Restoreserver Ransomware Description
The Restoreserver Ransomware is a file-locking Trojan that's part of the Scarab Ransomware family, which targets English and Russian-speaking victims. The Restoreserver Ransomware blocks most media files on the PC and overwrites their names and destroys local backups. Backups on secure systems or storage drives, and anti-malware tools for removing the Restoreserver Ransomware, are useful in most infection scenarios.
Server Restoration at a Mysterious Price
File-locker Trojans from the dual-language family of Scarab Ransomware are a regular outcropping on poorly-secured servers and networks. Through variants like the Scarab-Bomber Ransomware, the Scarab-Osk Ransomware, the Scarry Ransomware, or the politically-inspired Trump Ransomware, they effectively turn data into hostages while awaiting rewarding paydays from the files' owners. Even the Restoreserver Ransomware, the new member, makes its demographics as straightforward as possible, although that might not help the afflicted.
The Restoreserver Ransomware uses its family's traditional encryption routine for blocking files on the PC, which keeps documents and similarly-valuable media from opening. This feature is secure from third-party solutions and holds the content as hostages until the victim pays a fine, which the threat actor elaborates on in a ransom note. Another symptom characteristic of the Scarab Ransomware (and few other families) is that the Restoreserver Ransomware rearranges the file's name with Base64-style encoding and appends an extension ('restoreserver').
While the Restoreserver Ransomware's extension makes it evident that it's campaigning against unsecured business servers, malware experts can't confirm infection vectors. Threat actors may distribute the Restoreserver Ransomware by tricking workers into opening e-mail attachments, as one example. A second potential entryway is the hijacking RDP with brute-force attacks for getting past password requirements.
As is a tradition among its family, the Restoreserver Ransomware reveals nothing upfront of its cost. Threat actors may ask for differing ransoms, depending on the victim's means, from hundreds to tens of thousands of dollars.
Server Security as an Alternative to Ransoms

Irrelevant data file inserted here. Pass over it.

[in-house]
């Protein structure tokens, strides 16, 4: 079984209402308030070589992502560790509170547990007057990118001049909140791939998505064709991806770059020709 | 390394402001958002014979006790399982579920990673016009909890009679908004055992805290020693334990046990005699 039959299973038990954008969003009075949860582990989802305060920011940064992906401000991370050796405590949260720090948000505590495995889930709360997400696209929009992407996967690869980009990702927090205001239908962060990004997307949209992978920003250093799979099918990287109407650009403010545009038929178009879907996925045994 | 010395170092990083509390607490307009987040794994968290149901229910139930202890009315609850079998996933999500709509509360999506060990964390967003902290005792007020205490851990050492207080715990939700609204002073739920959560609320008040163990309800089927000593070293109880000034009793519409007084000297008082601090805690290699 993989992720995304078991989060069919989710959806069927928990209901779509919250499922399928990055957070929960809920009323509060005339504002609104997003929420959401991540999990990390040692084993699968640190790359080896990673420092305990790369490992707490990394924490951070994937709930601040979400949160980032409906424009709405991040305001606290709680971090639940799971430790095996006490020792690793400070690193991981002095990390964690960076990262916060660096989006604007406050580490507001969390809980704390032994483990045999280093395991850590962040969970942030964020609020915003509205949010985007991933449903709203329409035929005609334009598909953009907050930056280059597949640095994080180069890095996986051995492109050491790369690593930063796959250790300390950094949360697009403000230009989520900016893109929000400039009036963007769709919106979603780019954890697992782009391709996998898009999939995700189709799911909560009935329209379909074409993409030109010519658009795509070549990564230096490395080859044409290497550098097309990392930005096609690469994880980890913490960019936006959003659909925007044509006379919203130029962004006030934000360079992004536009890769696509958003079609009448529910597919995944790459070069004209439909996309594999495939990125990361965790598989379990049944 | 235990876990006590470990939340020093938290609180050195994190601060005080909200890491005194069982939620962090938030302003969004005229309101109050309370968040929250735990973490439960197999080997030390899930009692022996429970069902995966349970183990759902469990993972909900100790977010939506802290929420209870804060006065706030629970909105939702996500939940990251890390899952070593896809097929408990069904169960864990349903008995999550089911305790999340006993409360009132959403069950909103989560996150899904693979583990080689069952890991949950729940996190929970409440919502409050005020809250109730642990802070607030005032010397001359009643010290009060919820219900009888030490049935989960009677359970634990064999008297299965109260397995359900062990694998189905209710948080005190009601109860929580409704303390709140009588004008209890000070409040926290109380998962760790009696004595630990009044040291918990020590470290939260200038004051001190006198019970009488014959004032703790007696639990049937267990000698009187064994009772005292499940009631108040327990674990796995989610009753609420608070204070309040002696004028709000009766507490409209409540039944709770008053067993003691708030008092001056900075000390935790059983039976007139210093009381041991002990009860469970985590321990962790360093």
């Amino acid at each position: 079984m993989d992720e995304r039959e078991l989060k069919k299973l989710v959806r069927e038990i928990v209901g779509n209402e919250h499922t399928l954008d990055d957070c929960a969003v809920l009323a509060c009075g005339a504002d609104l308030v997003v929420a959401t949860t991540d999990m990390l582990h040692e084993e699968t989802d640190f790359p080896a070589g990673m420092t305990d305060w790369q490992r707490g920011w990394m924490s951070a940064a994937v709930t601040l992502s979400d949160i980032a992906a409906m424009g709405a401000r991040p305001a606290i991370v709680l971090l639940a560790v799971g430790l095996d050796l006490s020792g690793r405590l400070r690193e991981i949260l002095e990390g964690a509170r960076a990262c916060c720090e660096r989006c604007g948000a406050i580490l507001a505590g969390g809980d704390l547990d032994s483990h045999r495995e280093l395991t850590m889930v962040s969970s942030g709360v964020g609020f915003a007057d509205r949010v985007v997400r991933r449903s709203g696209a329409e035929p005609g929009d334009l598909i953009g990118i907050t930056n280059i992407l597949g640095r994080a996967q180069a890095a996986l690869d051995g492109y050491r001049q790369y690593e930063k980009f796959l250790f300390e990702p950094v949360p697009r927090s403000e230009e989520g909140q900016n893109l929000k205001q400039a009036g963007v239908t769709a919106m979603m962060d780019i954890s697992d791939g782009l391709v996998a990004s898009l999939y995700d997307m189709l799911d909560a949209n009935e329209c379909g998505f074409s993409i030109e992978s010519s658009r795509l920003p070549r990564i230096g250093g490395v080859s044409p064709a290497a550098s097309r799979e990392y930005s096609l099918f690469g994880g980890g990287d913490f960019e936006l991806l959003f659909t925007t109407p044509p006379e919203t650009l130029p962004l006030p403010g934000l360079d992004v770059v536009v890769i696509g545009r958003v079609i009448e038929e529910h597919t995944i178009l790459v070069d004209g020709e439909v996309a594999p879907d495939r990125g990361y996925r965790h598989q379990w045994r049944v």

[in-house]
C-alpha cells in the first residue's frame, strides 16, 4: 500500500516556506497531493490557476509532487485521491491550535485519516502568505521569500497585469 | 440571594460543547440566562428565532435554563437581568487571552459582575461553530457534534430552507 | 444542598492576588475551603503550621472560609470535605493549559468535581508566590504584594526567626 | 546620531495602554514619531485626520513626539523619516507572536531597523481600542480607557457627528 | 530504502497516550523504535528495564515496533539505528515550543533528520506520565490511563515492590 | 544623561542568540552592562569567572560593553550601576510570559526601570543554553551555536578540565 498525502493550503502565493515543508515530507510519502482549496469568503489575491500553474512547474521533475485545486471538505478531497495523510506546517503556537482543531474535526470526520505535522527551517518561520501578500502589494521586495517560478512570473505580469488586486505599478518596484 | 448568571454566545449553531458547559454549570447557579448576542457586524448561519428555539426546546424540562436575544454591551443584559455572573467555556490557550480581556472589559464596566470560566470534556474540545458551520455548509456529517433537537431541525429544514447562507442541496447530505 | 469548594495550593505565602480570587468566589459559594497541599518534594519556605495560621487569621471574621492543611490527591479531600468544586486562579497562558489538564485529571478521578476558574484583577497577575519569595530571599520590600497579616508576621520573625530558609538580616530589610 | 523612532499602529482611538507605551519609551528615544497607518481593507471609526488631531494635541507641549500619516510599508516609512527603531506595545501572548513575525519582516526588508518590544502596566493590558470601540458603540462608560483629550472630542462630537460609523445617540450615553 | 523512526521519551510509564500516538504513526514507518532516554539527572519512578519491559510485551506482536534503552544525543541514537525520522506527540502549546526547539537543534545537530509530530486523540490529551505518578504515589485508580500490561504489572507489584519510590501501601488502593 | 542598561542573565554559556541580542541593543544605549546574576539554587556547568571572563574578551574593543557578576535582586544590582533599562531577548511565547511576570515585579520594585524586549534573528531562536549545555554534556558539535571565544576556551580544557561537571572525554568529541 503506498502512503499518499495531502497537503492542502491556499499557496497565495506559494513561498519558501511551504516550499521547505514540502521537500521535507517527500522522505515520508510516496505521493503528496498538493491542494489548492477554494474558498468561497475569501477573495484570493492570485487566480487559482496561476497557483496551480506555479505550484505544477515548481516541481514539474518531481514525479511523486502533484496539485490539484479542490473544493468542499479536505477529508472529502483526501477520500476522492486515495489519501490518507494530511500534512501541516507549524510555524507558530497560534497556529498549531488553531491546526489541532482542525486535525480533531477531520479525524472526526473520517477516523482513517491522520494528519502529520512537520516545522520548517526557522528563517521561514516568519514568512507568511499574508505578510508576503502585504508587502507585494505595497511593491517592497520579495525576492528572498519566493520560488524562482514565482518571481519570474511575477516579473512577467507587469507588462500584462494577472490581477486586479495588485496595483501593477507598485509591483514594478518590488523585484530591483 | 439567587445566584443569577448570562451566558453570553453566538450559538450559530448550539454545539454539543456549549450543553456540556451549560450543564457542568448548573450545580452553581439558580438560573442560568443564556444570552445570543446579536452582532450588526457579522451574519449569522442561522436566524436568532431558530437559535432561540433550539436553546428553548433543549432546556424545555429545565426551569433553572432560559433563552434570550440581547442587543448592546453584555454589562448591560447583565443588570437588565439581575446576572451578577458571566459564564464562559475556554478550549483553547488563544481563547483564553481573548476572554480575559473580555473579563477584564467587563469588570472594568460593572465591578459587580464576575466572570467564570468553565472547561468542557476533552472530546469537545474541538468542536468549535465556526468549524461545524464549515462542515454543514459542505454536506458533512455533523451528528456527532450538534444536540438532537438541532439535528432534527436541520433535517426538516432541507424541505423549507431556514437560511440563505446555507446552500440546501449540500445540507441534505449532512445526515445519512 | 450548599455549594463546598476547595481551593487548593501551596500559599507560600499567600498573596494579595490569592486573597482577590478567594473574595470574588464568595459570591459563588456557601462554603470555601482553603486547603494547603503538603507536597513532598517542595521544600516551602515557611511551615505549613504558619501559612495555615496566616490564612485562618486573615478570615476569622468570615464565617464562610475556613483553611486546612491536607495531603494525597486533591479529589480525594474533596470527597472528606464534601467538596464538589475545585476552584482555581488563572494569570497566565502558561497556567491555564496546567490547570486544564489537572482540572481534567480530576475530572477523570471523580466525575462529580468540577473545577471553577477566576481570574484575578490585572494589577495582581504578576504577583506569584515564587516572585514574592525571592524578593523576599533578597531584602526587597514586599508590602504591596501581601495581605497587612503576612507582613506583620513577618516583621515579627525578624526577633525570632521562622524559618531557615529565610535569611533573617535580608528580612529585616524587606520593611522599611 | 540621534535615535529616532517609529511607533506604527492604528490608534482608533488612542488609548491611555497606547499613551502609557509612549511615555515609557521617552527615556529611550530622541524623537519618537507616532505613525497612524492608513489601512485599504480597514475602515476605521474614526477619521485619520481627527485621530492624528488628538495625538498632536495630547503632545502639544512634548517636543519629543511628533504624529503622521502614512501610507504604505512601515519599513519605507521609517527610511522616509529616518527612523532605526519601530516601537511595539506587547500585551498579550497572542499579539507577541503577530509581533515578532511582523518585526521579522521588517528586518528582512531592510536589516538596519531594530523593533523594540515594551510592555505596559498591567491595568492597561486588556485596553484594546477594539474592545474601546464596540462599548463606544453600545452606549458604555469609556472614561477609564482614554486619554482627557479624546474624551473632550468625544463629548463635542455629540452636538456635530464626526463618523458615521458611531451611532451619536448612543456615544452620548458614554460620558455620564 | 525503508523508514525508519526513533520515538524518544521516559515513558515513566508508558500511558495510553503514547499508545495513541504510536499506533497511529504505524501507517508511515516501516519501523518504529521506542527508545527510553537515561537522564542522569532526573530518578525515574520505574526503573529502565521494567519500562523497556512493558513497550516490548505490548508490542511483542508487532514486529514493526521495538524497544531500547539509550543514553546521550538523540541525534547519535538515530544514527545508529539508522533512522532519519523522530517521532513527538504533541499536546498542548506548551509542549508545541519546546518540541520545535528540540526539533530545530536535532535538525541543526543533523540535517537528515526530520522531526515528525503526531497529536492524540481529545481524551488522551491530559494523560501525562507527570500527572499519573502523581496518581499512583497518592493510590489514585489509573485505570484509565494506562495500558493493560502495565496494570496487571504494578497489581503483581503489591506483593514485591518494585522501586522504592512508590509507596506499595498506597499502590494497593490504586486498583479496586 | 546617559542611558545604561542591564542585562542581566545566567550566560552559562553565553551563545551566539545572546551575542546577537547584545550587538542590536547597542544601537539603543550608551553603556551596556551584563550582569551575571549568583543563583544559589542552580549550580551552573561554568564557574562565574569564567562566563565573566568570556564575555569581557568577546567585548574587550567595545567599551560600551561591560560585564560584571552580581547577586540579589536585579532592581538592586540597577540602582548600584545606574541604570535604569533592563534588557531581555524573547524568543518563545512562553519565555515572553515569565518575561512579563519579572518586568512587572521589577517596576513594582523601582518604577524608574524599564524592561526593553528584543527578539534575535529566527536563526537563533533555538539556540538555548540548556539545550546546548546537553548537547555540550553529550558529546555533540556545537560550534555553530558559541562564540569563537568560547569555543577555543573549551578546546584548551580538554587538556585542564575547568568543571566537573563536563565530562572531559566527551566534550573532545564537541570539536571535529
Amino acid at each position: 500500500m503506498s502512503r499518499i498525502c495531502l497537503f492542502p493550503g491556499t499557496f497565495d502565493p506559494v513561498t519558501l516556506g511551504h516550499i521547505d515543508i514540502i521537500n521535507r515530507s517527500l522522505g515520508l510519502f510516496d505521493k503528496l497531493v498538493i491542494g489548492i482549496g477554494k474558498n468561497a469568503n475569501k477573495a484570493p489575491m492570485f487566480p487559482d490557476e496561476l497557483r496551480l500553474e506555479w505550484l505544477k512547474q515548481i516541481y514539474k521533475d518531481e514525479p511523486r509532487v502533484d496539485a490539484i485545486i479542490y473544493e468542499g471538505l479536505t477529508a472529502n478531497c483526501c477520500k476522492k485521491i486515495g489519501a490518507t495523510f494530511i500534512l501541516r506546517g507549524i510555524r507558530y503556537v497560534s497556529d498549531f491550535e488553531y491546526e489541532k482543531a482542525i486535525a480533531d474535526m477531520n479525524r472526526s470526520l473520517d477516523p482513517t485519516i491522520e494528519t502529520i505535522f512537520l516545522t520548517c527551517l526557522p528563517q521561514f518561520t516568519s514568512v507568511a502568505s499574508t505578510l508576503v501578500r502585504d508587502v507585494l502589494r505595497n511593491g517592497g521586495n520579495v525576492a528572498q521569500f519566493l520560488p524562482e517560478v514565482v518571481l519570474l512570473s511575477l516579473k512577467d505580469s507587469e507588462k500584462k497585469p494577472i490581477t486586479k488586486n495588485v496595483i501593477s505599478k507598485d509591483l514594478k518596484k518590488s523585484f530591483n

Server administrators have multiple courses to strengthen their server's security and prevent the Restoreserver Ransomware attacks from taking place. Although the same recommendations apply equally to most Windows users, malware experts find that small or unprotected businesses are at particularly significant risk from Ransomware-as-a-Services like the Restoreserver Ransomware's family. Accordingly, they should secure backups of their data, in addition to other precautions.
Users may prevent attacks through:
- Choosing complex passwords that attackers can't brute-force
- Installing vulnerability-removing software updates
- Not leaving RDP features open to the internet
- Being scrupulous about their downloads, including e-mail attachments and torrents
Decryption utilities tend to be unavailable for most Ransomware-as-a-Service families, including the Scarab Ransomware. Users also may expect the deletion of their local backups during most file-locker Trojan infections. However, most professional PC security services will quickly delete the Restoreserver Ransomware as a threat and stop any chance of an encryption attack.
The Restoreserver Ransomware makes its targets self-evident but whether they do anything with the knowledge is up in the air. An admin who doesn't protect their charge is asking for consequences, and when the dealer of them is a Trojan, the cost can be unfairly expensive.
Use SpyHunter to Detect and Remove PC Threats
If you are concerned that malware or PC threats similar to Restoreserver Ransomware may have infected your computer, we recommend you start an in-depth system scan with SpyHunter. SpyHunter is an advanced malware protection and remediation application that offers subscribers a comprehensive method for protecting PCs from malware, in addition to providing one-on-one technical support service.
Why can't I open any program including SpyHunter? You may have a malware file running in memory that kills any programs that you try to launch on your PC. Tip: Download SpyHunter from a clean computer, copy it to a USB thumb drive, DVD or CD, then install it on the infected PC and run SpyHunter's malware scanner.